WASHINGTON, Kan. (AP) — A northern Kansas woman is fighting a decision by state fair officials to strip her champion lamb title and winnings because of alleged performance enhancement.
Kansas State University student Gabryelle Gilliam’s market lamb was crowned grand champion at the Kansas State Fair in September, the Hutchinson News reported. But in January, Gilliam was officially disqualified for “unethical fitting.”
The Kansas Department of Agriculture’s Dr. Paul Grosdidier said he concluded after a carcass exam soon after the fair that a natural substance was injected into the animal “within a few days” of inspection. State fair rules prohibit treating animals with a substance to alter its body in any way.
Gilliam alleged in Reno County District Court documents that the fair’s actions weren’t supported by substantial evidence and the officials acted beyond their jurisdiction. She said she wants the disqualification overturned.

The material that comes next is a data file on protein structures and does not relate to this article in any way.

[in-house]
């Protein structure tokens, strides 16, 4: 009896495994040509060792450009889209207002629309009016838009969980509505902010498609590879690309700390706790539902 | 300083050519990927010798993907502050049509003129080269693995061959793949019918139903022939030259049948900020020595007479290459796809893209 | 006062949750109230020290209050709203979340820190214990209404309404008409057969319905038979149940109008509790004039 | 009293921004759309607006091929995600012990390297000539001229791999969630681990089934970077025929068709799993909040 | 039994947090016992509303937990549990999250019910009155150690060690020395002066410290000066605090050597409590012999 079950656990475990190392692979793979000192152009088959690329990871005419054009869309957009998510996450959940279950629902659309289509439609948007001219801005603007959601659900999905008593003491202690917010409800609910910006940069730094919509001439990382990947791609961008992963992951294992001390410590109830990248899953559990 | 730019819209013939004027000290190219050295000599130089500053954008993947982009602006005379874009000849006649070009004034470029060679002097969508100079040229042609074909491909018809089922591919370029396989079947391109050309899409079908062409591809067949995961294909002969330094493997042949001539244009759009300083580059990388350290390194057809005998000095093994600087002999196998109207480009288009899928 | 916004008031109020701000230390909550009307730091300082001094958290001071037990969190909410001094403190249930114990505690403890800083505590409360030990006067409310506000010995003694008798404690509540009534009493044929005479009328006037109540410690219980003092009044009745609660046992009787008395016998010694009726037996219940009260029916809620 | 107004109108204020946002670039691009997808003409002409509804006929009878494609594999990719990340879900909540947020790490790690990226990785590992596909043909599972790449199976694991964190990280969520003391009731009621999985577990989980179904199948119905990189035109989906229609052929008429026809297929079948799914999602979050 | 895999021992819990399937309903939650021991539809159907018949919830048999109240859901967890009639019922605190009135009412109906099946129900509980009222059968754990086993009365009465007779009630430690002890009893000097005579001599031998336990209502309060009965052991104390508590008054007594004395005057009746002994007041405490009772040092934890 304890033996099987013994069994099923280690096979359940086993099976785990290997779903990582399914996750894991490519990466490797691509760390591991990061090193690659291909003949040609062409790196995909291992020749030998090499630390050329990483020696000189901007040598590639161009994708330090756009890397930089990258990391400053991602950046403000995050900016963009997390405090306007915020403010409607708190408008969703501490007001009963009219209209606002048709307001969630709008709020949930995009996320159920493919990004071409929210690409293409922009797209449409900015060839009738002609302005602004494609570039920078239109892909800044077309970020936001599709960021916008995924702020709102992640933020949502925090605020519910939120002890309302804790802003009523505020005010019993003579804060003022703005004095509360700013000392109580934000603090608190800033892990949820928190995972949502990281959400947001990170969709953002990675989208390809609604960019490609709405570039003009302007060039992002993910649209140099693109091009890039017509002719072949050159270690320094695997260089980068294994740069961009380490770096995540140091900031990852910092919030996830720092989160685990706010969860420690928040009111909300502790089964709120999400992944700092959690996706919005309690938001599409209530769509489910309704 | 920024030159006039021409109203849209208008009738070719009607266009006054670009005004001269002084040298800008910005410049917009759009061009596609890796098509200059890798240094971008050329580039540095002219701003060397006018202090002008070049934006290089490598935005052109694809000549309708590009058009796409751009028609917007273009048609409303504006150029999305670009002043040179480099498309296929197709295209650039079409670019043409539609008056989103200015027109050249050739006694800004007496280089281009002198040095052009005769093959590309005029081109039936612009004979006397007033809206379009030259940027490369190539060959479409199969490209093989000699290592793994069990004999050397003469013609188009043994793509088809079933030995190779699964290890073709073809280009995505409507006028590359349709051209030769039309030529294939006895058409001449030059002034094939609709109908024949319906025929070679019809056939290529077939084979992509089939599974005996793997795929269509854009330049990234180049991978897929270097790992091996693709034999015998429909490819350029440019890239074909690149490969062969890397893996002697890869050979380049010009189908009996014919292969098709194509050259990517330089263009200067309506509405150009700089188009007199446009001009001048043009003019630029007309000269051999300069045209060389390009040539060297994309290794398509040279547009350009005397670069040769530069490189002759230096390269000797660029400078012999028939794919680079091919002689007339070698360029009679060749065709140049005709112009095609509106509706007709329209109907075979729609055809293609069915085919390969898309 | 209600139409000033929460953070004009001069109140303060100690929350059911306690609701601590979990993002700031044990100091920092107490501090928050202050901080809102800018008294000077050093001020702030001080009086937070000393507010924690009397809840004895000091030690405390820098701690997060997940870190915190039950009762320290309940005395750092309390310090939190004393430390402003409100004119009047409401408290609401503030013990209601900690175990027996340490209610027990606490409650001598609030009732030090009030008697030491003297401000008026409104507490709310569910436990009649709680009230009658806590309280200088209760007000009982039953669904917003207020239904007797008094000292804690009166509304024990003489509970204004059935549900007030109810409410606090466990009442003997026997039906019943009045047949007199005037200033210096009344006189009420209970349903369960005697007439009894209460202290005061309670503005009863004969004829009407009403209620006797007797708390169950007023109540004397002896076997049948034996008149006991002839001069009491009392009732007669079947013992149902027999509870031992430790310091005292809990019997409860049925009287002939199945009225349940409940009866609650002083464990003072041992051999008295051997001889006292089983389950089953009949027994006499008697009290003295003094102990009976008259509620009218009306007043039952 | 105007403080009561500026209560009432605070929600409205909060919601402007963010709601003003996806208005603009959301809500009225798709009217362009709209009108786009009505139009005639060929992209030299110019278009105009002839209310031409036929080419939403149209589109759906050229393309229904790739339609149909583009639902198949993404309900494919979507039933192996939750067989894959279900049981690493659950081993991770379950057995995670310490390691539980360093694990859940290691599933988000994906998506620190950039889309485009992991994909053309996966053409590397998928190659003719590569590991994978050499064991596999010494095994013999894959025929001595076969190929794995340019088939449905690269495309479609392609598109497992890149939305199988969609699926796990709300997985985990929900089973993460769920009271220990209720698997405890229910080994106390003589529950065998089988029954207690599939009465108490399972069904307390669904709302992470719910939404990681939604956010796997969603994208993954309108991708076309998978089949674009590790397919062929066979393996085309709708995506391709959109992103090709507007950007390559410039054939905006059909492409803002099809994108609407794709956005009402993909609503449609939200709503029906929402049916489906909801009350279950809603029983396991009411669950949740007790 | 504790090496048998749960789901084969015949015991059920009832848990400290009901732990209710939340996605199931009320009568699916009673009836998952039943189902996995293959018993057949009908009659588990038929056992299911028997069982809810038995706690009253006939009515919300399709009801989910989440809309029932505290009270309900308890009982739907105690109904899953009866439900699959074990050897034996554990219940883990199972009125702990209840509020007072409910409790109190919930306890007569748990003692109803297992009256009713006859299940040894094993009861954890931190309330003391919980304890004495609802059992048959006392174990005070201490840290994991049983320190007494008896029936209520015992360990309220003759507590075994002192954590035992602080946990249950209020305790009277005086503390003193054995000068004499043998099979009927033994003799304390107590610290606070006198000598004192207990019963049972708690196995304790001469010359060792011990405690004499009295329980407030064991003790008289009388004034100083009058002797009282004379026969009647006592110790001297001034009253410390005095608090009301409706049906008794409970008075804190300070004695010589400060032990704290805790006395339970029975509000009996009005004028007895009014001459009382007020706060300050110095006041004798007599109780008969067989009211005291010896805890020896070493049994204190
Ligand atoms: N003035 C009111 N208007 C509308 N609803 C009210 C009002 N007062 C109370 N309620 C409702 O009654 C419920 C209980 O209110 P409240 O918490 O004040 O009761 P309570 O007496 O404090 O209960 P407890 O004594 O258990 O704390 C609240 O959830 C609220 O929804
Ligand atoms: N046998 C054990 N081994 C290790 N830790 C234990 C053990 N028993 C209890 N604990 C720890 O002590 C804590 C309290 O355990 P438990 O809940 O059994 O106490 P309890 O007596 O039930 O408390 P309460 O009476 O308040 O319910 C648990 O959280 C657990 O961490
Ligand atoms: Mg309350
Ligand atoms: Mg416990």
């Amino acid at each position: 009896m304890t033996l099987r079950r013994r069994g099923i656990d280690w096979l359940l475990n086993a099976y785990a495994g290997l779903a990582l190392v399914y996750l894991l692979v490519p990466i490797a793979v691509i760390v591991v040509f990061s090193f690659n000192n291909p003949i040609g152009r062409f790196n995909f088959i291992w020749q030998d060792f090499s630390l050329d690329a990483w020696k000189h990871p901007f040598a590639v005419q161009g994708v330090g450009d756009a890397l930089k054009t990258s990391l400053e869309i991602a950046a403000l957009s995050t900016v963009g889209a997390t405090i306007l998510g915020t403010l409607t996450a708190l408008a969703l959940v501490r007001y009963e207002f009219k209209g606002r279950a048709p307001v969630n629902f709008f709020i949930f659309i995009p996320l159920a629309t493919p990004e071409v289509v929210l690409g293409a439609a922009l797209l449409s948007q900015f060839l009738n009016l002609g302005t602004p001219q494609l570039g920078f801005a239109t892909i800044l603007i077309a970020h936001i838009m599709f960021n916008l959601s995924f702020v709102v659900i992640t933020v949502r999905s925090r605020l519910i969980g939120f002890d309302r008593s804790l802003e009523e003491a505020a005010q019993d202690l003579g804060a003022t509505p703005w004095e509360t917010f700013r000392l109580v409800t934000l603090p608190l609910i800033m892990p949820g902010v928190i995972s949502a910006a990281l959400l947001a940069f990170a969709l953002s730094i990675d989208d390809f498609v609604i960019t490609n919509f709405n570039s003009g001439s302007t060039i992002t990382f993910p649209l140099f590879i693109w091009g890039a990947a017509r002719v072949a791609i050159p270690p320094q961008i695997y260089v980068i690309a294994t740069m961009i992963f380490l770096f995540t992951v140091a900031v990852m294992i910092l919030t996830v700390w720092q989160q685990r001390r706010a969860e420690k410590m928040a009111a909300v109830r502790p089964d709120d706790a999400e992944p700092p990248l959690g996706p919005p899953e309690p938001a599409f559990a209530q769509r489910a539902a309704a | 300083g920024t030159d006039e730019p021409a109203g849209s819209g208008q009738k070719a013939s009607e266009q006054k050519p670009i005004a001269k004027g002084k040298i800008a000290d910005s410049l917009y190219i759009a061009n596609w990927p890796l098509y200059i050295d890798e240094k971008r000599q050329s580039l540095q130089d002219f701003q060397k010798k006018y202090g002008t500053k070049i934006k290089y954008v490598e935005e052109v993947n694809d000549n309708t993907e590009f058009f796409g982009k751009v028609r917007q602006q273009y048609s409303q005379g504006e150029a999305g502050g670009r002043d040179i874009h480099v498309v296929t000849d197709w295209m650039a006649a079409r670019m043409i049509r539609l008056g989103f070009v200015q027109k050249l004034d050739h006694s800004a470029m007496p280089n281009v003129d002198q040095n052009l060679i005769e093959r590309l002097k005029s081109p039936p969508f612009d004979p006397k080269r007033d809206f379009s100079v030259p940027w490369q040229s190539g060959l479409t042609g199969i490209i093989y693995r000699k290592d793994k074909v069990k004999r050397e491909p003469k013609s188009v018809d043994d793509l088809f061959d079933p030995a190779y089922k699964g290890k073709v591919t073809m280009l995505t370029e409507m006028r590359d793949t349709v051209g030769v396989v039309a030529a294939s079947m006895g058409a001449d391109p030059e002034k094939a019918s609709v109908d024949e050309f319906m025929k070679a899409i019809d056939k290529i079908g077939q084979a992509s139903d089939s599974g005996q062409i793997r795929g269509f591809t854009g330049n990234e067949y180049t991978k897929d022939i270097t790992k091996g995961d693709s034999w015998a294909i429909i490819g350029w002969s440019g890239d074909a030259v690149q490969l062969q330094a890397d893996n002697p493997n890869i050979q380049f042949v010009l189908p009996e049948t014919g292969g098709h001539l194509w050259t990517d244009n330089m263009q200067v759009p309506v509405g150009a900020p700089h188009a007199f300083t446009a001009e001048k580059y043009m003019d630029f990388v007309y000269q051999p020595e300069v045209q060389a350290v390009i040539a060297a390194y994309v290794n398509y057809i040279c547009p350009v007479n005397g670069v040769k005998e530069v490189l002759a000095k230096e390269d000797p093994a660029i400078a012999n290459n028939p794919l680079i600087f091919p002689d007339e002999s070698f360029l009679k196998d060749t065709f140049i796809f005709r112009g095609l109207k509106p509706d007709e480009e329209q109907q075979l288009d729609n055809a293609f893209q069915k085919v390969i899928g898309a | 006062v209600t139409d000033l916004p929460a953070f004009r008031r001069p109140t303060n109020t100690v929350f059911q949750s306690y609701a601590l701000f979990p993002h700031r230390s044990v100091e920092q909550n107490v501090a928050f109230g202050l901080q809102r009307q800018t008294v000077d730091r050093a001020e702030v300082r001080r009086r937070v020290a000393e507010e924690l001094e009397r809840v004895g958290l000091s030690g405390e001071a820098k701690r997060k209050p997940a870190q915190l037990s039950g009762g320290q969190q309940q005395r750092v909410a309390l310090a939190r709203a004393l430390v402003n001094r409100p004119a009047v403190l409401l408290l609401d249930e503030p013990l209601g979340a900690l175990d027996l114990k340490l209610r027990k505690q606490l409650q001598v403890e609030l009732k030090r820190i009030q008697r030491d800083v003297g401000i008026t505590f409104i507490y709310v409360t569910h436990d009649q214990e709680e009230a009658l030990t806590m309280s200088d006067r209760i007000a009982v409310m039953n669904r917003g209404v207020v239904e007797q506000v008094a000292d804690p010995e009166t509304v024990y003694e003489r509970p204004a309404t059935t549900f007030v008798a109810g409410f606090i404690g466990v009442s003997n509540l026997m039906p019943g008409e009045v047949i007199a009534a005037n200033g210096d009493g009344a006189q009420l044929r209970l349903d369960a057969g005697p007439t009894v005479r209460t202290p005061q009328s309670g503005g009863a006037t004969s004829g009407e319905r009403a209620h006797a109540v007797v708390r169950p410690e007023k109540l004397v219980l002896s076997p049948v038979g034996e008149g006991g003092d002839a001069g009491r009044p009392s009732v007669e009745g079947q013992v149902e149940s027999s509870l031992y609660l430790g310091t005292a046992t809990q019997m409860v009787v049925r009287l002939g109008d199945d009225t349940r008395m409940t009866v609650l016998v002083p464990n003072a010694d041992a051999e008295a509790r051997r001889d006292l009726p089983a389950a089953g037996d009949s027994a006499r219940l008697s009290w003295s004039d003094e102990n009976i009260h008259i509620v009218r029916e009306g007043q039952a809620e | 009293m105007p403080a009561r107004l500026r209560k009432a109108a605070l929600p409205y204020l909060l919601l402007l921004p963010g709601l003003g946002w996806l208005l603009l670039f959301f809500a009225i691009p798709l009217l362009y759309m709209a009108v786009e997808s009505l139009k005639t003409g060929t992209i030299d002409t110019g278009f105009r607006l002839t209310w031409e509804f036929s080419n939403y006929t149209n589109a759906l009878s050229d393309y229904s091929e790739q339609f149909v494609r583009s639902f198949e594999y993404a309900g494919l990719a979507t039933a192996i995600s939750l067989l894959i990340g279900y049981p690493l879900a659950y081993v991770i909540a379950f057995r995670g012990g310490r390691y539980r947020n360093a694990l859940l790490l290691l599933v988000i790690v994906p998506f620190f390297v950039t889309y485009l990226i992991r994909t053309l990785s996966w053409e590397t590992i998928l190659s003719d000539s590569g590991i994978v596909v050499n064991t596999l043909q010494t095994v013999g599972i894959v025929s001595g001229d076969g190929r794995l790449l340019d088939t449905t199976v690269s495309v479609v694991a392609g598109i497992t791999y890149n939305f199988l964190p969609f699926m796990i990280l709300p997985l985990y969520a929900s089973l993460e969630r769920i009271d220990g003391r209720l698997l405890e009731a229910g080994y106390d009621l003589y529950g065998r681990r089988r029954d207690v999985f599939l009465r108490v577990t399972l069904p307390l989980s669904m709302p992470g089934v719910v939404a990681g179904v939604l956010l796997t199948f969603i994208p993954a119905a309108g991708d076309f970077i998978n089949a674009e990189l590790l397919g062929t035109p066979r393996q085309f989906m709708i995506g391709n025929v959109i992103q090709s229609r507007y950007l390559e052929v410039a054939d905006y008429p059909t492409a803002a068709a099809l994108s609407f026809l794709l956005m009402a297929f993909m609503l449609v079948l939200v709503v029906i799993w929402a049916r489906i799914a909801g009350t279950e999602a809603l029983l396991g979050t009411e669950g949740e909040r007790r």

Gilliam’s father, Jerry Gilliam, told fair officials that neither he nor his family members injected the lamb, and that they were with the animal throughout the duration of the fair. Disqualification for Gilliam means losing the grand champion award, which the fair’s website says is $4,000 for the 2017 champion.
The Kansas Attorney General’s office is seeking until June 21 to respond to Gilliam’s complaint.
State fair general manager Susan Sankey said the fair has adopted the National Show Ring Code of Ethics.